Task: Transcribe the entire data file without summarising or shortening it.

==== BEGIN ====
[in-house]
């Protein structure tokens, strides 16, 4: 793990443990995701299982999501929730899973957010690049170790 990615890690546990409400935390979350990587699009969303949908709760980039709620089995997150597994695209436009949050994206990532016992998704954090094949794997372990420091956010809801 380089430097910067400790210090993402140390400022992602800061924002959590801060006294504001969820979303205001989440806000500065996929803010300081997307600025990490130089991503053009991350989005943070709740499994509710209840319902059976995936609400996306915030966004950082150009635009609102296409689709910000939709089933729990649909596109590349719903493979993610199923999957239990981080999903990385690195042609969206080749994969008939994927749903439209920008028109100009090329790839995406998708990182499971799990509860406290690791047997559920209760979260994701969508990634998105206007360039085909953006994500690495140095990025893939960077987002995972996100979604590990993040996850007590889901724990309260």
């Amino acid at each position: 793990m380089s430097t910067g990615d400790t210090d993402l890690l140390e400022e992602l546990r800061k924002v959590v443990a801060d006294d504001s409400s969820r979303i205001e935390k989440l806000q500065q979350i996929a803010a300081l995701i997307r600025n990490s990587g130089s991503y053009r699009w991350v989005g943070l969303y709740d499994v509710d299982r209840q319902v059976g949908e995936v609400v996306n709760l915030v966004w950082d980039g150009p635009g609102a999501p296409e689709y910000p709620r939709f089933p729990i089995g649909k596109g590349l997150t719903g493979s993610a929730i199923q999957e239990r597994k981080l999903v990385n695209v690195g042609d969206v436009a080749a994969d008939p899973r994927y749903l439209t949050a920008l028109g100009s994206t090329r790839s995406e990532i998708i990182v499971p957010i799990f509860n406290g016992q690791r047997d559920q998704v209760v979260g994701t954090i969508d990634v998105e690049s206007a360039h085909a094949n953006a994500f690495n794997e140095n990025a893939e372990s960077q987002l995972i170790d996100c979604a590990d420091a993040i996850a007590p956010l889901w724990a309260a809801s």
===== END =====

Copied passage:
[in-house]
């Protein structure tokens, strides 16, 4: 793990443990995701299982999501929730899973957010690049170790 990615890690546990409400935390979350990587699009969303949908709760980039709620089995997150597994695209436009949050994206990532016992998704954090094949794997372990420091956010809801 380089430097910067400790210090993402140390400022992602800061924002959590801060006294504001969820979303205001989440806000500065996929803010300081997307600025990490130089991503053009991350989005943070709740499994509710209840319902059976995936609400996306915030966004950082150009635009609102296409689709910000939709089933729990649909596109590349719903493979993610199923999957239990981080999903990385690195042609969206080749994969008939994927749903439209920008028109100009090329790839995406998708990182499971799990509860406290690791047997559920209760979260994701969508990634998105206007360039085909953006994500690495140095990025893939960077987002995972996100979604590990993040996850007590889901724990309260």
């Amino acid at each position: 793990m380089s430097t910067g990615d400790t210090d993402l890690l140390e400022e992602l546990r800061k924002v959590v443990a801060d006294d504001s409400s969820r979303i205001e935390k989440l806000q500065q979350i996929a803010a300081l995701i997307r600025n990490s990587g130089s991503y053009r699009w991350v989005g943070l969303y709740d499994v509710d299982r209840q319902v059976g949908e995936v609400v996306n709760l915030v966004w950082d980039g150009p635009g609102a999501p296409e689709y910000p709620r939709f089933p729990i089995g649909k596109g590349l997150t719903g493979s993610a929730i199923q999957e239990r597994k981080l999903v990385n695209v690195g042609d969206v436009a080749a994969d008939p899973r994927y749903l439209t949050a920008l028109g100009s994206t090329r790839s995406e990532i998708i990182v499971p957010i799990f509860n406290g016992q690791r047997d559920q998704v209760v979260g994701t954090i969508d990634v998105e690049s206007a360039h085909a094949n953006a994500f690495n794997e140095n990025a893939e372990s960077q987002l995972i170790d996100c979604a590990d420091a993040i996850a007590p956010l889901w724990a309260a809801s």